A family-run alpine business which opened for just four days in 2020 is expected to pay close to $100,000 to the Victorian government in service fees for the year, the manager says.
Zirky's Mount Hotham manager Annelies Zirknitzer estimates the family-run business paid $170,000 in unavoidable start-up costs last year, only to be forced to close due to government-restrictions after four days.
In total the business generated a revenue of $13,262, excluding GST, in 2020.
She said despite only needing services for the four days they opened, the business was expected to pay $94,000 in service charges to the Mount Hotham Management Board, overseen by the state government.
Ms Zirknitzer said the service fees were the equivalent of government rates covering sewerage and water, but were much dearer.
"It seems so inequitable that we were open for four days yet I've got to pay for this government body to be open all year," she said.
The looming debt has made Ms Zirknitzer "incredibly anxious" especially as she will need to begin paying 2021 service fees shortly.
"We have no ability to pay this $100,000," she said. "The little bit of cash that I do have I need to try and use it to get open [this season]."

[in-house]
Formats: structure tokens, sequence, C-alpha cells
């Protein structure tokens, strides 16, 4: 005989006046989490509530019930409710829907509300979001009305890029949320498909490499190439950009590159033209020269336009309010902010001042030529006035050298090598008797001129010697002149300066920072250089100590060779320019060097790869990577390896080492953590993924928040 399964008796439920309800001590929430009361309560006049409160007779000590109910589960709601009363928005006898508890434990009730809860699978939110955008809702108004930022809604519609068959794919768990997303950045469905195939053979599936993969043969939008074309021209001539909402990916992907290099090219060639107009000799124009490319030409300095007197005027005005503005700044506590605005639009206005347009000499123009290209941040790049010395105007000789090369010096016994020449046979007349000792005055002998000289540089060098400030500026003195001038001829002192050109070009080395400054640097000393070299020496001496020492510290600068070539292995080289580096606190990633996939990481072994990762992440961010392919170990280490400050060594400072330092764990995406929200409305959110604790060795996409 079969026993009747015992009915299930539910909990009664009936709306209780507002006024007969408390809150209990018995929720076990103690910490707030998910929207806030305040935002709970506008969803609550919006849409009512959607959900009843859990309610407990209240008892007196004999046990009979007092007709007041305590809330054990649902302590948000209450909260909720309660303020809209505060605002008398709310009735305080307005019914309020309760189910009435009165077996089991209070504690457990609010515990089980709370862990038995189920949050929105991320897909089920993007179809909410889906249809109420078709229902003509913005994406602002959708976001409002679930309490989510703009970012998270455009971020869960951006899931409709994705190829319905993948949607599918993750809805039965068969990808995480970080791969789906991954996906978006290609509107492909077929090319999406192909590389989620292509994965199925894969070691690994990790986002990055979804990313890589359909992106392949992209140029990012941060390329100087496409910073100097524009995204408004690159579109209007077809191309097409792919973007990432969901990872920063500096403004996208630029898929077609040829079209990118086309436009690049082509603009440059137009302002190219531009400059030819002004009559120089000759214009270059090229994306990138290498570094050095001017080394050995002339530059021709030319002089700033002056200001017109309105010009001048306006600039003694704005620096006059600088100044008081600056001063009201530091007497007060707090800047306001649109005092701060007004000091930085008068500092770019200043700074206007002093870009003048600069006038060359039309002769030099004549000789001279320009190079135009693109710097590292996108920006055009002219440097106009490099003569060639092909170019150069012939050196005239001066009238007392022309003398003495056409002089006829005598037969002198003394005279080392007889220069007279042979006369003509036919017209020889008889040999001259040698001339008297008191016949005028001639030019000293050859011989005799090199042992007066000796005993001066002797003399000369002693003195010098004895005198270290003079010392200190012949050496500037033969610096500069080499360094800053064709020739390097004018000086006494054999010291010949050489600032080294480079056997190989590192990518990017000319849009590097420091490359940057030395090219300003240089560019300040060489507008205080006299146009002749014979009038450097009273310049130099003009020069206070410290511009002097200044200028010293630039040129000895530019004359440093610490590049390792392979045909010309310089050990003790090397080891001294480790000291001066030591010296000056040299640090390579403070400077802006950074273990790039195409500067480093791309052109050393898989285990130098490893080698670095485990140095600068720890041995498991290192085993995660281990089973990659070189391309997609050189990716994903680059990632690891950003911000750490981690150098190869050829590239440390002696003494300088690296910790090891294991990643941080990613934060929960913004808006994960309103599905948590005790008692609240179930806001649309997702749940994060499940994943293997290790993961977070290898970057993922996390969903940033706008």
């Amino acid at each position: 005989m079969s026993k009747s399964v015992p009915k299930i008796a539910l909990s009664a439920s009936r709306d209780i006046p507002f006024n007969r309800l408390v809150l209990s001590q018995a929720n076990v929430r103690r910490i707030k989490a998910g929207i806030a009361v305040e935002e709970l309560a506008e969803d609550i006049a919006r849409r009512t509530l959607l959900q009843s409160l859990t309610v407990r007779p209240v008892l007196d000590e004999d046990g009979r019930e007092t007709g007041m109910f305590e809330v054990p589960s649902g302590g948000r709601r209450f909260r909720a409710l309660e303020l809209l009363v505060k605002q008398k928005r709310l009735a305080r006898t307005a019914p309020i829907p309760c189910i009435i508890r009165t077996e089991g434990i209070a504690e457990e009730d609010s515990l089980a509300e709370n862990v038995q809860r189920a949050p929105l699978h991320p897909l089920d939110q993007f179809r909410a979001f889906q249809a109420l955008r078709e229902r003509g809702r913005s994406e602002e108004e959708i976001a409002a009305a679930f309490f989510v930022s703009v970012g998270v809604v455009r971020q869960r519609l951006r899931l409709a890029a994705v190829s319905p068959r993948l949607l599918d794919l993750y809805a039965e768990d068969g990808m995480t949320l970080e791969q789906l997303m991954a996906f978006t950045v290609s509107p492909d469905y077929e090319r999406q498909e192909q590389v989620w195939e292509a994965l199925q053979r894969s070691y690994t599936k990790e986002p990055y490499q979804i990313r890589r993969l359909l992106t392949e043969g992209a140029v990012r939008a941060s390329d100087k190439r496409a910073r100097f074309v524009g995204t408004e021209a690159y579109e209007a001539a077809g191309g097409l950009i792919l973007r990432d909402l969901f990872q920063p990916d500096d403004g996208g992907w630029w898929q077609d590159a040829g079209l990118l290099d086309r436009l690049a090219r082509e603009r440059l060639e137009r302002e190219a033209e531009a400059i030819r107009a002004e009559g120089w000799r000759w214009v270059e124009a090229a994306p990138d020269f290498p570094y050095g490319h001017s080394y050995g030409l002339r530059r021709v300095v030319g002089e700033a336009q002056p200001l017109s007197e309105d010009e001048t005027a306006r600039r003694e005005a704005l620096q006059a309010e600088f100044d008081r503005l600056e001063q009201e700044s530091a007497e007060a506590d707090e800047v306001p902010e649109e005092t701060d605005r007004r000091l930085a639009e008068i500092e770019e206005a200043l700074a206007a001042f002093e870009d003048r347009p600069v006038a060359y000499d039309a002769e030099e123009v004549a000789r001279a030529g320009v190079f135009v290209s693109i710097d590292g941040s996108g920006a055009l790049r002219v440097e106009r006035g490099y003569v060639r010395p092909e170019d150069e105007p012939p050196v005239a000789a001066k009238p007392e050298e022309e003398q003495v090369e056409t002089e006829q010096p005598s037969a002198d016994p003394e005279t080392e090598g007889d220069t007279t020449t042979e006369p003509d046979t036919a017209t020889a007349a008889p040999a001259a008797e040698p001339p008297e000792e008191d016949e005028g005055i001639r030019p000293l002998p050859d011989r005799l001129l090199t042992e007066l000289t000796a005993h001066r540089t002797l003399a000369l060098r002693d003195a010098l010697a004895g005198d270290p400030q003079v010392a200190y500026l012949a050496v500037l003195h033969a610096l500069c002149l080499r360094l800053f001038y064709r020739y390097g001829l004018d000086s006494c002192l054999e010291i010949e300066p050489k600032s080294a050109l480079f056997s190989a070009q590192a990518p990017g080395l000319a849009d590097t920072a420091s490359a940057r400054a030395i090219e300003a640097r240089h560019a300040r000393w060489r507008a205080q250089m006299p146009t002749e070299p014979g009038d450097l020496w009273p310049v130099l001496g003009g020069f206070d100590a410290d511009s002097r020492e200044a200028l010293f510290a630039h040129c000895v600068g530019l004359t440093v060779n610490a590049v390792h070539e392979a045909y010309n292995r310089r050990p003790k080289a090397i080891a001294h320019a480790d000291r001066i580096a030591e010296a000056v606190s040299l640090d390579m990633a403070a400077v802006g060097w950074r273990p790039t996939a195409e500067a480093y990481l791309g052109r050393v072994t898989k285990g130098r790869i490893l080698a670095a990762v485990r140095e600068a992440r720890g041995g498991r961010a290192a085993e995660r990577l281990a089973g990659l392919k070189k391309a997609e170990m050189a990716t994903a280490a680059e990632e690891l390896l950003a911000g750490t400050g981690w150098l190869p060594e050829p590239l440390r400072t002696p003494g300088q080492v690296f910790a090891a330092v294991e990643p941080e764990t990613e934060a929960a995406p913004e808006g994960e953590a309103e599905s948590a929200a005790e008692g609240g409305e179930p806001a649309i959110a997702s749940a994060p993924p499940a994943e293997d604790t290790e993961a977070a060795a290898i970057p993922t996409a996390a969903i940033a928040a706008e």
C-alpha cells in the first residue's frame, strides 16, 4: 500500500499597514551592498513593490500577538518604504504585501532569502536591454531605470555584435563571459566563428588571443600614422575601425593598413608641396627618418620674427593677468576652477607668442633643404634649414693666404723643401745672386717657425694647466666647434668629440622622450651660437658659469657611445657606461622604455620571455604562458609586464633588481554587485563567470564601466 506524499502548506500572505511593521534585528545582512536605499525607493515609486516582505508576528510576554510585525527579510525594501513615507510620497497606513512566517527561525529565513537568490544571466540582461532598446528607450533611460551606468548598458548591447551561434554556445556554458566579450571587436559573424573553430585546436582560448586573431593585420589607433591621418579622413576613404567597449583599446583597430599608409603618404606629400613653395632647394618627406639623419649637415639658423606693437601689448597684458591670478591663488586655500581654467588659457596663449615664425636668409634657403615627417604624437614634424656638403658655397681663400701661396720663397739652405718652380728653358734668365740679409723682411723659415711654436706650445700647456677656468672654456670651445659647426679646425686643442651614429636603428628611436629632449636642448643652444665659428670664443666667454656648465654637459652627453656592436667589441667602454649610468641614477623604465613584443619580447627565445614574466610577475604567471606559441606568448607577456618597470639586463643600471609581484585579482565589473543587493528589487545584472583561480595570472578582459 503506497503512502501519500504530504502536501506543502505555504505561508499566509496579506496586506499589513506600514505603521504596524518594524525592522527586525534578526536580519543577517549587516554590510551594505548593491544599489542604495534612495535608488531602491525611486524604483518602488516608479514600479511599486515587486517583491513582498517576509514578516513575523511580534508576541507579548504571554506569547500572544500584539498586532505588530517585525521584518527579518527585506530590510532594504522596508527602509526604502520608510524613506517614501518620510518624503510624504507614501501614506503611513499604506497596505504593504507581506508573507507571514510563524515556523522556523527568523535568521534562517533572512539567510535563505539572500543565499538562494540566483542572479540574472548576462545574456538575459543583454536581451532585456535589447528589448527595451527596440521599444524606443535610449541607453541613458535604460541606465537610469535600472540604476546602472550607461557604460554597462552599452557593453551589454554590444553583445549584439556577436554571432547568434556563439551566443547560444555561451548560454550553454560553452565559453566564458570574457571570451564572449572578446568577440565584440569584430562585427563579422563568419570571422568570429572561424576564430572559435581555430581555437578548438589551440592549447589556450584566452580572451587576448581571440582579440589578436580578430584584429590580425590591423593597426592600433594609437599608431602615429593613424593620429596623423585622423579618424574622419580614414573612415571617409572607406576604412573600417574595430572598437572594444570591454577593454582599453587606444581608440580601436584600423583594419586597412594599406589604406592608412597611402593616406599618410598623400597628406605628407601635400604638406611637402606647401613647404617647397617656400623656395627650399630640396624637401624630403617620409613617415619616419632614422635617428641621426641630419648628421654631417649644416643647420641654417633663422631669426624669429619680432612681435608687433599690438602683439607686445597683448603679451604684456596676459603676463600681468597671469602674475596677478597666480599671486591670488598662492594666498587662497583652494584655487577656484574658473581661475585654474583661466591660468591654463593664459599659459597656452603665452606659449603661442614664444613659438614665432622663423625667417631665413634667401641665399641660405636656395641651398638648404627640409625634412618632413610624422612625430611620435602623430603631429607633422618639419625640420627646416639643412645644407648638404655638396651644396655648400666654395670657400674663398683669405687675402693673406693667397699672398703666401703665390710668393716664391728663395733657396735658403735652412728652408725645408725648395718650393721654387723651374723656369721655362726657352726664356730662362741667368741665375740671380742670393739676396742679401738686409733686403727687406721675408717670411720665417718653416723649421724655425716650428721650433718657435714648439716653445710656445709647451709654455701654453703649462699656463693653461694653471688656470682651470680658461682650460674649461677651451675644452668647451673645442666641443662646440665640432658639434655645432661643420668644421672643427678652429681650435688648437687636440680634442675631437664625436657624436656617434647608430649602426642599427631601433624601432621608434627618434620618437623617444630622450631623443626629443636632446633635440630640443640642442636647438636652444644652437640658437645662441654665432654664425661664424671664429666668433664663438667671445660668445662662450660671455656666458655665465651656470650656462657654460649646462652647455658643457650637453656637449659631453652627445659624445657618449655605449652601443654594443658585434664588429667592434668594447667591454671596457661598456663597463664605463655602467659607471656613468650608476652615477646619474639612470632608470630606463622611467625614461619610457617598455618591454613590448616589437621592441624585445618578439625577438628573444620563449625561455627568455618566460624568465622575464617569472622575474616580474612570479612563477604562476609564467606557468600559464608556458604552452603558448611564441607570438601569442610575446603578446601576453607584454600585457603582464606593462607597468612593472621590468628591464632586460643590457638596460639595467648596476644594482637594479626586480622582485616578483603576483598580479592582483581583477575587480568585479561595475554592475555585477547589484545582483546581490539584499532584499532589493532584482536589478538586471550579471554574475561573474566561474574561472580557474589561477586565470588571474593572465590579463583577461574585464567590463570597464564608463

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Due to the seasonality of alpine businesses, Zirky's has only been able to open for four days in 2021, over Easter, and has barely recouped a cent of the money lost in 2020.
Zirky's Mount Hotham is the sub-leasee of the property with the head-leasee Zirky Apartment's Management Board leasing the crown land from the government. Because they are not the head-leasee Zirky's have struggled to access grants, however they did have their 2020 site rental - $34,650 - waived and $7200 taken off their $101,300 service fee.
Despite skiing often being associated with wealth, the reality for family-owned operators was very different, Ms Zirknitzer said.
"It's like farming to the extreme, in that you are highly dependent on the weather and it's only for a couple of months a year," she said.
"Yes, it costs a lot to go skiing, but our costs are so high that there's not necessarily a lot of money to be made... to make it financially viable is difficult in normal years, but last year just absolutely killed us... I'm not sure how we'll make it."
The Victorian Government and Mount Hotham would not answer questions about service fees and what support they were offering leasees and sub-leasees due to confidentiality.
In a statement the Board said they "continue to work with the Victorian Government to find ways to support the leaseholders and businesses at Mt Hotham to recover from the impacts of the 2020 bushfires and COVID."
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